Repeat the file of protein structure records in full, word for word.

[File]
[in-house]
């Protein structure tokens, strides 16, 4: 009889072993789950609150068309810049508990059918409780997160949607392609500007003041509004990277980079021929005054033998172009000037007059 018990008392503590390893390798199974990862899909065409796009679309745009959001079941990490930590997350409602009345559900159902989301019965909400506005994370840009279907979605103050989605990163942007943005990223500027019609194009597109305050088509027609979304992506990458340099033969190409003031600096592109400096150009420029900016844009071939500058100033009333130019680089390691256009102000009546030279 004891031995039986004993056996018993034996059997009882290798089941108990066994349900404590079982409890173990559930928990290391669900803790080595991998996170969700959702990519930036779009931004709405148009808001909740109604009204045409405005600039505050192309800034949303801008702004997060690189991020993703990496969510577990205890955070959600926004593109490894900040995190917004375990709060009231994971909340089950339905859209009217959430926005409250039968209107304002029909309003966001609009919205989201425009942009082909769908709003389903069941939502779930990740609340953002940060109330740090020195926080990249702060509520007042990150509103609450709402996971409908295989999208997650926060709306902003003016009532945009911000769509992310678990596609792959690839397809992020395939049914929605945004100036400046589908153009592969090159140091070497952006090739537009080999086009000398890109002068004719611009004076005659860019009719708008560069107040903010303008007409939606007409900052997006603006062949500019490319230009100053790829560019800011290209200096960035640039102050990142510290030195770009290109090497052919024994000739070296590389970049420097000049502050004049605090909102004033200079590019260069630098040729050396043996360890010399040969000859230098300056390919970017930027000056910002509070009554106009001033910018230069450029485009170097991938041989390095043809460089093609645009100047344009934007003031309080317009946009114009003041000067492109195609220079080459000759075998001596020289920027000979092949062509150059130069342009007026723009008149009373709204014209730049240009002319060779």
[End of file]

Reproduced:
[in-house]
């Protein structure tokens, strides 16, 4: 009889072993789950609150068309810049508990059918409780997160949607392609500007003041509004990277980079021929005054033998172009000037007059 018990008392503590390893390798199974990862899909065409796009679309745009959001079941990490930590997350409602009345559900159902989301019965909400506005994370840009279907979605103050989605990163942007943005990223500027019609194009597109305050088509027609979304992506990458340099033969190409003031600096592109400096150009420029900016844009071939500058100033009333130019680089390691256009102000009546030279 004891031995039986004993056996018993034996059997009882290798089941108990066994349900404590079982409890173990559930928990290391669900803790080595991998996170969700959702990519930036779009931004709405148009808001909740109604009204045409405005600039505050192309800034949303801008702004997060690189991020993703990496969510577990205890955070959600926004593109490894900040995190917004375990709060009231994971909340089950339905859209009217959430926005409250039968209107304002029909309003966001609009919205989201425009942009082909769908709003389903069941939502779930990740609340953002940060109330740090020195926080990249702060509520007042990150509103609450709402996971409908295989999208997650926060709306902003003016009532945009911000769509992310678990596609792959690839397809992020395939049914929605945004100036400046589908153009592969090159140091070497952006090739537009080999086009000398890109002068004719611009004076005659860019009719708008560069107040903010303008007409939606007409900052997006603006062949500019490319230009100053790829560019800011290209200096960035640039102050990142510290030195770009290109090497052919024994000739070296590389970049420097000049502050004049605090909102004033200079590019260069630098040729050396043996360890010399040969000859230098300056390919970017930027000056910002509070009554106009001033910018230069450029485009170097991938041989390095043809460089093609645009100047344009934007003031309080317009946009114009003041000067492109195609220079080459000759075998001596020289920027000979092949062509150059130069342009007026723009008149009373709204014209730049240009002319060779």